Although ear wax has its use it is a means of providing ear canal protection that traps anything foreign that flies or is blown into the ear canal excessive wax can create a blockage that affects hearing and balance and can cause other health conditions. Ear canal irrigation removes wax build-up that has hardened and may be difficult to release using other more natural methods.
What is Ear Canal Irrigation?
Irrigation of the ear canal is a cleansing procedure that releases ear wax that may have hardened. A physician may initially attempt to remove wax by using a curette a small metal ring shaped instrument but if this fails irrigation of the ears by squirting warm water will be suggested.
The removal of hardened wax, from the ears, is a painful procedure. By using warm water pressure discomfort can be reduced slightly, although ear canal irrigation will still be unpleasant to some degree.
Ear, nose and throat (ENT) specialists may prefer to irrigate ears by using an operating microscope to firstly assess the best potential procedure. They will then use a variety of tools to achieve the best results.
Alternative Irrigation Methods
Ear wax removal systems that are bought over the counter are available for self-use. The irrigation solution contains hydrogen peroxide, or a similar chemical, and can provide an easy-to-use and effective method of wax removal. If the ear wax has hardened however, the blockage may need to be removed by a specialist. It is also important to consider that using a home treatment method may result in the trapping of peroxide between the ear drum and compacted wax.
A homemade vinegar-water-peroxide solution, that has been warmed, can be applied to the ear canal to ease the removal of wax. If the wax requires softening before the application of a home irrigation solution, a drop of baby oil will help lubricate the ear canal and help to soften painful hardened ear wax. Home irrigation solutions however, should be avoided if you have a history of wax build-up conditions and/or middle ear problems.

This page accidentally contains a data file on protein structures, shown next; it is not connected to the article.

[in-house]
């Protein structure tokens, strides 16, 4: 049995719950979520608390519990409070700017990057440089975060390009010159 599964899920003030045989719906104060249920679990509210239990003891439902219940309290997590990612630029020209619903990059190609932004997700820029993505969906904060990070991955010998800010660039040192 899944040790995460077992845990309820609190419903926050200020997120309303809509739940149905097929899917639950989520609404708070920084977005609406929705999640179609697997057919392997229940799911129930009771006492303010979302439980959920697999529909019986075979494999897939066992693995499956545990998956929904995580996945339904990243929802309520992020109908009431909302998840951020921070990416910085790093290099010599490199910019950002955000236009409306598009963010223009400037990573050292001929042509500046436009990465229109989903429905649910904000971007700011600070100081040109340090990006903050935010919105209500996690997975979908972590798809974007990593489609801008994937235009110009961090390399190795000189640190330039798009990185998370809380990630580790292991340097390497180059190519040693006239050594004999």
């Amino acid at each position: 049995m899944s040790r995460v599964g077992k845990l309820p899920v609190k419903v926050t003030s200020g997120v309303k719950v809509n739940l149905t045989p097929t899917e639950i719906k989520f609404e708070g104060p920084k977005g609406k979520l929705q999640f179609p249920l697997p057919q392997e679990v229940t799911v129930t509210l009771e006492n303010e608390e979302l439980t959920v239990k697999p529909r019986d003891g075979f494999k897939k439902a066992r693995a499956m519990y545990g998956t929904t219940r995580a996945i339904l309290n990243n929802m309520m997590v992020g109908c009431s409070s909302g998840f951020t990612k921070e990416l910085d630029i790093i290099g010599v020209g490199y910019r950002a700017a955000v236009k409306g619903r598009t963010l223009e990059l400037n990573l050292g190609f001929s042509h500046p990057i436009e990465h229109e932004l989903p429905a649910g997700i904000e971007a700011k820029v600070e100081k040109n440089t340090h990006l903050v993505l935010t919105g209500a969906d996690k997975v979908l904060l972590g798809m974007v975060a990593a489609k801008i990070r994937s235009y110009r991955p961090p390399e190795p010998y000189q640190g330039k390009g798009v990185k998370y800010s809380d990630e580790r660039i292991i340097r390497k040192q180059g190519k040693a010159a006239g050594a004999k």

Ear candling treatments also provide an effective method of removing ear wax build-up. A tapered candle is placed in the ear and lit. As the candle burns, for around 10 minutes, the candle flame creates a vacuum at the opposite end of the candle and this sucks up the wax into the candle chimney. When the candle is removed from the ear canal the end will be dark in colour. As a precaution ear candling should only be carried out by a trained therapist, as hot wax can easily burn the outer ear if not handled with care and caution.
Complications After Irrigation
Mild discomfort will be experienced by most patients, at some time, during ear canal irrigation. After the procedure some individuals may experience short-term vertigo. The irrigation suction tip used may initially affect hearing as there is a lot of noise generated during the treatment.
In some cases minor laceration to the ear canal skin may be present due to the application of the equipment used in the removal of hardened ear wax. If this occurs it is important to seek advice regarding treatment of the condition.